Whenever Reden would visit Kalihen, his friend would always be scribbling in a little black book...
For as long as Reden could remember, whenever he would visit Kalihen, his friend would always be sitting in his study, scribbling furiously into a little black book. He would stand there and watch him sometimes, intrigued by the fervor and concentration. But the moment he made a sound - a creak of a floorboard or a squeal of the door - Kalihen would slam the book shut. If both Reden and Alis were there, Kalihen would take extra care to tuck the book into a hidden compartment within his desk, as if they might team up and take it from him.
Reden had asked about the book a few times in the beginning, simple curiosity lighting inside him like a match. Kalihen would assure him that it was just a journal, nothing interesting, and then soon after, make up some excuse about needing to go into town and usher him and Alis out the door. So, Reden quickly learned that it was better to pretend that the book didn’t exist. Kalihen started locking his study door, too, forcing anyone to announce their arrival with a knock.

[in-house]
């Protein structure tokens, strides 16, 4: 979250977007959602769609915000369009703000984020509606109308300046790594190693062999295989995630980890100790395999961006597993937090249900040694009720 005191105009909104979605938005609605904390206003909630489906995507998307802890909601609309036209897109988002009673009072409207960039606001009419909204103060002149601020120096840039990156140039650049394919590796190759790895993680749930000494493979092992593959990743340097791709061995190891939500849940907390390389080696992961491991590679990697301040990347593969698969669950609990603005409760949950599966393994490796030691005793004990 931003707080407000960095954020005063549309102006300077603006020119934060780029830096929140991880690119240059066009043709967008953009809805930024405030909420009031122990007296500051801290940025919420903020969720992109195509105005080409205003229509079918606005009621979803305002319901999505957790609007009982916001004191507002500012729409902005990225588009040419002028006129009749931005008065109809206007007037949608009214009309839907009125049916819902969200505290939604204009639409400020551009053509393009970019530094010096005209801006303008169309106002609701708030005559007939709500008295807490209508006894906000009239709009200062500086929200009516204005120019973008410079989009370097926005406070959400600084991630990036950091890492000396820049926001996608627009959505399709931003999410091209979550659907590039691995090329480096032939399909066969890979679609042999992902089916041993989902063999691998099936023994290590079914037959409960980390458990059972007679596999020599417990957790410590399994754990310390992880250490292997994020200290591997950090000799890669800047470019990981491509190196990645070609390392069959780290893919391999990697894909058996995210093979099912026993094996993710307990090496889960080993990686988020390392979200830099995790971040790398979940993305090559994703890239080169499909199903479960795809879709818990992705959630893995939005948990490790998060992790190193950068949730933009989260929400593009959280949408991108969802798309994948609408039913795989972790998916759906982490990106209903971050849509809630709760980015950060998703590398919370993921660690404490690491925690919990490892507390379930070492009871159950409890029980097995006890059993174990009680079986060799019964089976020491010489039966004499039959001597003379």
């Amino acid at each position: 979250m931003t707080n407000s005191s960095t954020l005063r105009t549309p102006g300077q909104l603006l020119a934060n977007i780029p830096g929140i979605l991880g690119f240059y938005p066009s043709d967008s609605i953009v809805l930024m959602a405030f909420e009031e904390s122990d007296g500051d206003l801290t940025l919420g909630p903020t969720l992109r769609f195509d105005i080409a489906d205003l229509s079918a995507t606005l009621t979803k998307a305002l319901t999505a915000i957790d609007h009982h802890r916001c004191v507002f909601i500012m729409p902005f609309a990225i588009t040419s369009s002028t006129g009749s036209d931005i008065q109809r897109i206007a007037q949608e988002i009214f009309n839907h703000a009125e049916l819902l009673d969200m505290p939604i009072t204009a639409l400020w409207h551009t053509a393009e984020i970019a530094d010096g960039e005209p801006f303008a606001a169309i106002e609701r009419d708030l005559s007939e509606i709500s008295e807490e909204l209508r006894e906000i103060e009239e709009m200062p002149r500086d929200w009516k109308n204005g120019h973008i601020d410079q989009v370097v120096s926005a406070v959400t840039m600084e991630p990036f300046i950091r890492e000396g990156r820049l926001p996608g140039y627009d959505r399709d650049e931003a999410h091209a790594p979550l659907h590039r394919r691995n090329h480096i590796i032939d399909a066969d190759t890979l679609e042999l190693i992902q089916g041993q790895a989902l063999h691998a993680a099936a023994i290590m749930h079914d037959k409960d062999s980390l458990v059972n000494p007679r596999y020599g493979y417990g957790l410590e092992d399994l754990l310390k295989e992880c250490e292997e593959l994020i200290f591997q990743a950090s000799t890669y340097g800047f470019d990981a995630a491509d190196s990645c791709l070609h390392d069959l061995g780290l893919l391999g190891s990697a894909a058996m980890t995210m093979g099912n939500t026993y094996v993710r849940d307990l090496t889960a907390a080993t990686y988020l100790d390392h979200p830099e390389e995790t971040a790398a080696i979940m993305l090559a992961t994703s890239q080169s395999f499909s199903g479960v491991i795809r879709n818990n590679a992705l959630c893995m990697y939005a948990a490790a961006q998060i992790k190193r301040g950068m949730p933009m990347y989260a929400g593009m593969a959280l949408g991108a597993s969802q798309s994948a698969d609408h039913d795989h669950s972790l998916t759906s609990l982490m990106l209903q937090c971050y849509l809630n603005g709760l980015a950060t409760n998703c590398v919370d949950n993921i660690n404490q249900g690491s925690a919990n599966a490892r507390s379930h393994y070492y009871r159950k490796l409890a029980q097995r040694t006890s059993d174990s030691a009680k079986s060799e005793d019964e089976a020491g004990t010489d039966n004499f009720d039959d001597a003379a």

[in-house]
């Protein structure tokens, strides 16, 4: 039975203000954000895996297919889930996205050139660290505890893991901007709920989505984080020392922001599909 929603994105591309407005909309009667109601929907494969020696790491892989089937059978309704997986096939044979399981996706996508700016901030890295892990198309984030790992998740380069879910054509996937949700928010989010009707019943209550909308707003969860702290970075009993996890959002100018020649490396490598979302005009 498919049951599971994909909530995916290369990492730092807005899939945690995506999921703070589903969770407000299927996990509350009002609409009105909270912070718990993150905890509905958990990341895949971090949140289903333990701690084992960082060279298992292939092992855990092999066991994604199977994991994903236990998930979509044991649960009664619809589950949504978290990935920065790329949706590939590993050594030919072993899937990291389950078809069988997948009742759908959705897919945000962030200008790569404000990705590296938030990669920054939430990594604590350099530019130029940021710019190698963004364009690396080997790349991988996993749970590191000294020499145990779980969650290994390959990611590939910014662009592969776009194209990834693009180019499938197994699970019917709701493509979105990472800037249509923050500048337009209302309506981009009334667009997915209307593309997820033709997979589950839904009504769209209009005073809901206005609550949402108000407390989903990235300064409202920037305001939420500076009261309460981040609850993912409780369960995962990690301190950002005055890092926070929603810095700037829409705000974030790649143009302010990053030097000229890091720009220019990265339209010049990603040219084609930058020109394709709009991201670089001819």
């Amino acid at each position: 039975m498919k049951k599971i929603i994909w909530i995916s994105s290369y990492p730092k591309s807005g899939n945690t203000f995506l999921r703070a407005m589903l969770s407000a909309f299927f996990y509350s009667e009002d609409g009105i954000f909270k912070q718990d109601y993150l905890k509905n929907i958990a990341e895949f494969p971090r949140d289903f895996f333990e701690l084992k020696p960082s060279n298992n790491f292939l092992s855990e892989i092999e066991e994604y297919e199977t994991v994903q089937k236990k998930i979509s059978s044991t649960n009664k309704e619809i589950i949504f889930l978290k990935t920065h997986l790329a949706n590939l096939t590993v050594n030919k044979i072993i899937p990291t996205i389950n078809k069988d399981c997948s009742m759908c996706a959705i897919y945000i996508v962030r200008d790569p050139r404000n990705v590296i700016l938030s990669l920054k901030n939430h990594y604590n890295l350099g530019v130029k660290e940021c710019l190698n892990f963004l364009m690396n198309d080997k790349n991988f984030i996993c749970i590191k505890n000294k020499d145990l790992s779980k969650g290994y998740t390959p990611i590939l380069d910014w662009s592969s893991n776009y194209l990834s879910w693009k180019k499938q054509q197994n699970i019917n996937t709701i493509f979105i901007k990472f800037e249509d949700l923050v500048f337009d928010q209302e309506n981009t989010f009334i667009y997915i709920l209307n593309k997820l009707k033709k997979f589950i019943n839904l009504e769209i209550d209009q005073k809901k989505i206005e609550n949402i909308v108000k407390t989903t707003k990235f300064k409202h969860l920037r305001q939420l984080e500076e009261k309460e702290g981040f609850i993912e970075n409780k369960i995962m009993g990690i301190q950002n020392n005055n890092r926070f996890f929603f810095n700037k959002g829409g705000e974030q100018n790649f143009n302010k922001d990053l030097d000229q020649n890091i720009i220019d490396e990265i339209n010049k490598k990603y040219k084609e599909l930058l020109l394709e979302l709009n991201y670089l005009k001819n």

But none of this made Reden forget the tiny black book. In fact, it did quite the opposite. What was once a flame large enough to light a candle had now become a raging wildfire, eating at everything in its path, and threatening to consume him completely. No matter what they spoke of, whether it be the writing class Kalihen was saving up for or the annual Balladry Festival contest that had just come into town, Reden could only think of that book.
So, like any other self-respecting young man in a similar situation, the next time Kalihen went into town, Reden climbed the apple tree outside the study and snuck in through the window. He had tried to convince Alis to join him, but she couldn't stomach the invasion of their friend’s privacy. Reden agreed that maybe this wasn't his best idea, but he simply had to know what was in that book.
The book, he knew, was kept in the top right drawer of the grand mahogany desk. He also knew that Kalihen kept that drawer locked. Likely for this very reason. Reden’s eyes were drawn to the stacks of paper piled messily onto the desk.